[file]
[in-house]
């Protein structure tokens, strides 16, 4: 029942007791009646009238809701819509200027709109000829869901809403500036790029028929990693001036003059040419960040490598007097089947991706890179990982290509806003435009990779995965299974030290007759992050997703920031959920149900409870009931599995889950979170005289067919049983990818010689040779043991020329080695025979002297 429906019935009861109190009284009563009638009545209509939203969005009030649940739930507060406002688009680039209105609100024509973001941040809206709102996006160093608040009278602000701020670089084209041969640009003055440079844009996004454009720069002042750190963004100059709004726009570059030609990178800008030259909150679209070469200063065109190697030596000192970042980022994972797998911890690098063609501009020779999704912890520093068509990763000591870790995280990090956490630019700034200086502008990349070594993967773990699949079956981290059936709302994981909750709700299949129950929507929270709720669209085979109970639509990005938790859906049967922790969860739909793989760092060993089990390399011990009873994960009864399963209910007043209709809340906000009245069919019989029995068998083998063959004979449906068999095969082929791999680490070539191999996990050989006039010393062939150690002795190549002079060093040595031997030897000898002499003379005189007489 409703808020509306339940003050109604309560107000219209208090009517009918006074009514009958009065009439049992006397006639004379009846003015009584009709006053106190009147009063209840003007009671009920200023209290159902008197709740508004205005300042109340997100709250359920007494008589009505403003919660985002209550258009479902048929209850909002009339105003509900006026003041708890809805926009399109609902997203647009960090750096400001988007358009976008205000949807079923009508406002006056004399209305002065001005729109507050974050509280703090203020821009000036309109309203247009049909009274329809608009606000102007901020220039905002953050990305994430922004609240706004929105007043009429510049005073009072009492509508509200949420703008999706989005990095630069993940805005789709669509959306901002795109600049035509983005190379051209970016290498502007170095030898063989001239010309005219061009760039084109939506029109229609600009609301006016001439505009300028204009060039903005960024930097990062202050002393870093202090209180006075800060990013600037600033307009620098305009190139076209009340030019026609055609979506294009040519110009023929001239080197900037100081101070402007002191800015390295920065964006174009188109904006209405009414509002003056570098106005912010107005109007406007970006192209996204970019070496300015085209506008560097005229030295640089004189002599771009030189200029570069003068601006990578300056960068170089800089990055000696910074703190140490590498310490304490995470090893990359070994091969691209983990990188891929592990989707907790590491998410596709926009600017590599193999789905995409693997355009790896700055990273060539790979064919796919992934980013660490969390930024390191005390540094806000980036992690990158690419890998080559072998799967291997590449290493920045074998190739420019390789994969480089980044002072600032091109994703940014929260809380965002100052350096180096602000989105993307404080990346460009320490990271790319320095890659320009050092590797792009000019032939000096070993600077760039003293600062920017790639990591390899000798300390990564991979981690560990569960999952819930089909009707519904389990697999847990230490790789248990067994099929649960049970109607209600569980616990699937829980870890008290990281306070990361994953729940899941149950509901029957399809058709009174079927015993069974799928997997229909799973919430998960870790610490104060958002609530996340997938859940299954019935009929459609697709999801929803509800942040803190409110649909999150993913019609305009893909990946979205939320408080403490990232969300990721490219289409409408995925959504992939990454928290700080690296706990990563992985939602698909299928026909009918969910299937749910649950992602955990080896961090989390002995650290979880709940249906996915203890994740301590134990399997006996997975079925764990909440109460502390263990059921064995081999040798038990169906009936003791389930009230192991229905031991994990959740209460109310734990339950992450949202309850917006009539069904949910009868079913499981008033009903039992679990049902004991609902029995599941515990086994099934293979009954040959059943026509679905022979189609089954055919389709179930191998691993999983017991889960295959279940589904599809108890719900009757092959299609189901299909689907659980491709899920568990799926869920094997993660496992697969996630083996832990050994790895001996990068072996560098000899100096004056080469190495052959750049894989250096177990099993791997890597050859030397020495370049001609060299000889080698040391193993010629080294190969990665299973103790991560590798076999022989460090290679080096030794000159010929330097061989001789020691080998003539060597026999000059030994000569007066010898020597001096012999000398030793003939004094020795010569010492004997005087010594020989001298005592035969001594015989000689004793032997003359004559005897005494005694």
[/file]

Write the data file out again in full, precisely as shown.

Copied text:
[in-house]
């Protein structure tokens, strides 16, 4: 029942007791009646009238809701819509200027709109000829869901809403500036790029028929990693001036003059040419960040490598007097089947991706890179990982290509806003435009990779995965299974030290007759992050997703920031959920149900409870009931599995889950979170005289067919049983990818010689040779043991020329080695025979002297 429906019935009861109190009284009563009638009545209509939203969005009030649940739930507060406002688009680039209105609100024509973001941040809206709102996006160093608040009278602000701020670089084209041969640009003055440079844009996004454009720069002042750190963004100059709004726009570059030609990178800008030259909150679209070469200063065109190697030596000192970042980022994972797998911890690098063609501009020779999704912890520093068509990763000591870790995280990090956490630019700034200086502008990349070594993967773990699949079956981290059936709302994981909750709700299949129950929507929270709720669209085979109970639509990005938790859906049967922790969860739909793989760092060993089990390399011990009873994960009864399963209910007043209709809340906000009245069919019989029995068998083998063959004979449906068999095969082929791999680490070539191999996990050989006039010393062939150690002795190549002079060093040595031997030897000898002499003379005189007489 409703808020509306339940003050109604309560107000219209208090009517009918006074009514009958009065009439049992006397006639004379009846003015009584009709006053106190009147009063209840003007009671009920200023209290159902008197709740508004205005300042109340997100709250359920007494008589009505403003919660985002209550258009479902048929209850909002009339105003509900006026003041708890809805926009399109609902997203647009960090750096400001988007358009976008205000949807079923009508406002006056004399209305002065001005729109507050974050509280703090203020821009000036309109309203247009049909009274329809608009606000102007901020220039905002953050990305994430922004609240706004929105007043009429510049005073009072009492509508509200949420703008999706989005990095630069993940805005789709669509959306901002795109600049035509983005190379051209970016290498502007170095030898063989001239010309005219061009760039084109939506029109229609600009609301006016001439505009300028204009060039903005960024930097990062202050002393870093202090209180006075800060990013600037600033307009620098305009190139076209009340030019026609055609979506294009040519110009023929001239080197900037100081101070402007002191800015390295920065964006174009188109904006209405009414509002003056570098106005912010107005109007406007970006192209996204970019070496300015085209506008560097005229030295640089004189002599771009030189200029570069003068601006990578300056960068170089800089990055000696910074703190140490590498310490304490995470090893990359070994091969691209983990990188891929592990989707907790590491998410596709926009600017590599193999789905995409693997355009790896700055990273060539790979064919796919992934980013660490969390930024390191005390540094806000980036992690990158690419890998080559072998799967291997590449290493920045074998190739420019390789994969480089980044002072600032091109994703940014929260809380965002100052350096180096602000989105993307404080990346460009320490990271790319320095890659320009050092590797792009000019032939000096070993600077760039003293600062920017790639990591390899000798300390990564991979981690560990569960999952819930089909009707519904389990697999847990230490790789248990067994099929649960049970109607209600569980616990699937829980870890008290990281306070990361994953729940899941149950509901029957399809058709009174079927015993069974799928997997229909799973919430998960870790610490104060958002609530996340997938859940299954019935009929459609697709999801929803509800942040803190409110649909999150993913019609305009893909990946979205939320408080403490990232969300990721490219289409409408995925959504992939990454928290700080690296706990990563992985939602698909299928026909009918969910299937749910649950992602955990080896961090989390002995650290979880709940249906996915203890994740301590134990399997006996997975079925764990909440109460502390263990059921064995081999040798038990169906009936003791389930009230192991229905031991994990959740209460109310734990339950992450949202309850917006009539069904949910009868079913499981008033009903039992679990049902004991609902029995599941515990086994099934293979009954040959059943026509679905022979189609089954055919389709179930191998691993999983017991889960295959279940589904599809108890719900009757092959299609189901299909689907659980491709899920568990799926869920094997993660496992697969996630083996832990050994790895001996990068072996560098000899100096004056080469190495052959750049894989250096177990099993791997890597050859030397020495370049001609060299000889080698040391193993010629080294190969990665299973103790991560590798076999022989460090290679080096030794000159010929330097061989001789020691080998003539060597026999000059030994000569007066010898020597001096012999000398030793003939004094020795010569010492004997005087010594020989001298005592035969001594015989000689004793032997003359004559005897005494005694």